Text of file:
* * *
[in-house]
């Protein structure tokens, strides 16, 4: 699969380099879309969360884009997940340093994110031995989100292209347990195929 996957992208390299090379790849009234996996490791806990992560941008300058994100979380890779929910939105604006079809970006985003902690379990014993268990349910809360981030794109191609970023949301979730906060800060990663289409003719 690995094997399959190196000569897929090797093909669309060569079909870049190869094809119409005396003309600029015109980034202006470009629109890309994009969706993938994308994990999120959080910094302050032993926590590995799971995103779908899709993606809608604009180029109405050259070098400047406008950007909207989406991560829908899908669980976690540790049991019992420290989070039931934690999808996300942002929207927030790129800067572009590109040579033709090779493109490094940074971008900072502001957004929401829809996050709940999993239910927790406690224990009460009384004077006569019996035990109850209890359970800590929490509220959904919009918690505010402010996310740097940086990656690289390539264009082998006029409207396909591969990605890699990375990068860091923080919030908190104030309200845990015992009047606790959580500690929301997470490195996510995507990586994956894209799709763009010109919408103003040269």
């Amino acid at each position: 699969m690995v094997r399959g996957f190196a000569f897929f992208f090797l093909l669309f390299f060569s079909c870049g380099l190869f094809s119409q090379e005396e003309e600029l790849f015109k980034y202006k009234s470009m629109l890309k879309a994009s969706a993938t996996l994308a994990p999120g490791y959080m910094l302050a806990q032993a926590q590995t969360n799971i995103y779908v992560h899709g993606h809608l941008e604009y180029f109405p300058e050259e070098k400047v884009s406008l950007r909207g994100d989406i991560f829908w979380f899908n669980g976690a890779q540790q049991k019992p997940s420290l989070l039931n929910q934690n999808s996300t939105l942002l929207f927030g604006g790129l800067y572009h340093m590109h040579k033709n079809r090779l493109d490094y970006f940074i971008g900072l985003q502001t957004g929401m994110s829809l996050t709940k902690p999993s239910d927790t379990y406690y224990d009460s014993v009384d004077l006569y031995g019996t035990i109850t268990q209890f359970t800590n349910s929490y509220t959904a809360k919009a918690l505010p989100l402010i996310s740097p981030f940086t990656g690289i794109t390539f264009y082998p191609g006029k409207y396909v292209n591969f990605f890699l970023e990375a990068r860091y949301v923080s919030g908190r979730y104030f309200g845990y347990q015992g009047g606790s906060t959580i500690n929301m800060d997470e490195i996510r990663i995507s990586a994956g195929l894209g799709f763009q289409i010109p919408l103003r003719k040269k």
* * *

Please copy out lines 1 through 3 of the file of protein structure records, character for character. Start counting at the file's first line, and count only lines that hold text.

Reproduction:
[in-house]
């Protein structure tokens, strides 16, 4: 699969380099879309969360884009997940340093994110031995989100292209347990195929 996957992208390299090379790849009234996996490791806990992560941008300058994100979380890779929910939105604006079809970006985003902690379990014993268990349910809360981030794109191609970023949301979730906060800060990663289409003719 690995094997399959190196000569897929090797093909669309060569079909870049190869094809119409005396003309600029015109980034202006470009629109890309994009969706993938994308994990999120959080910094302050032993926590590995799971995103779908899709993606809608604009180029109405050259070098400047406008950007909207989406991560829908899908669980976690540790049991019992420290989070039931934690999808996300942002929207927030790129800067572009590109040579033709090779493109490094940074971008900072502001957004929401829809996050709940999993239910927790406690224990009460009384004077006569019996035990109850209890359970800590929490509220959904919009918690505010402010996310740097940086990656690289390539264009082998006029409207396909591969990605890699990375990068860091923080919030908190104030309200845990015992009047606790959580500690929301997470490195996510995507990586994956894209799709763009010109919408103003040269």
């Amino acid at each position: 699969m690995v094997r399959g996957f190196a000569f897929f992208f090797l093909l669309f390299f060569s079909c870049g380099l190869f094809s119409q090379e005396e003309e600029l790849f015109k980034y202006k009234s470009m629109l890309k879309a994009s969706a993938t996996l994308a994990p999120g490791y959080m910094l302050a806990q032993a926590q590995t969360n799971i995103y779908v992560h899709g993606h809608l941008e604009y180029f109405p300058e050259e070098k400047v884009s406008l950007r909207g994100d989406i991560f829908w979380f899908n669980g976690a890779q540790q049991k019992p997940s420290l989070l039931n929910q934690n999808s996300t939105l942002l929207f927030g604006g790129l800067y572009h340093m590109h040579k033709n079809r090779l493109d490094y970006f940074i971008g900072l985003q502001t957004g929401m994110s829809l996050t709940k902690p999993s239910d927790t379990y406690y224990d009460s014993v009384d004077l006569y031995g019996t035990i109850t268990q209890f359970t800590n349910s929490y509220t959904a809360k919009a918690l505010p989100l402010i996310s740097p981030f940086t990656g690289i794109t390539f264009y082998p191609g006029k409207y396909v292209n591969f990605f890699l970023e990375a990068r860091y949301v923080s919030g908190r979730y104030f309200g845990y347990q015992g009047g606790s906060t959580i500690n929301m800060d997470e490195i996510r990663i995507s990586a994956g195929l894209g799709f763009q289409i010109p919408l103003r003719k040269k």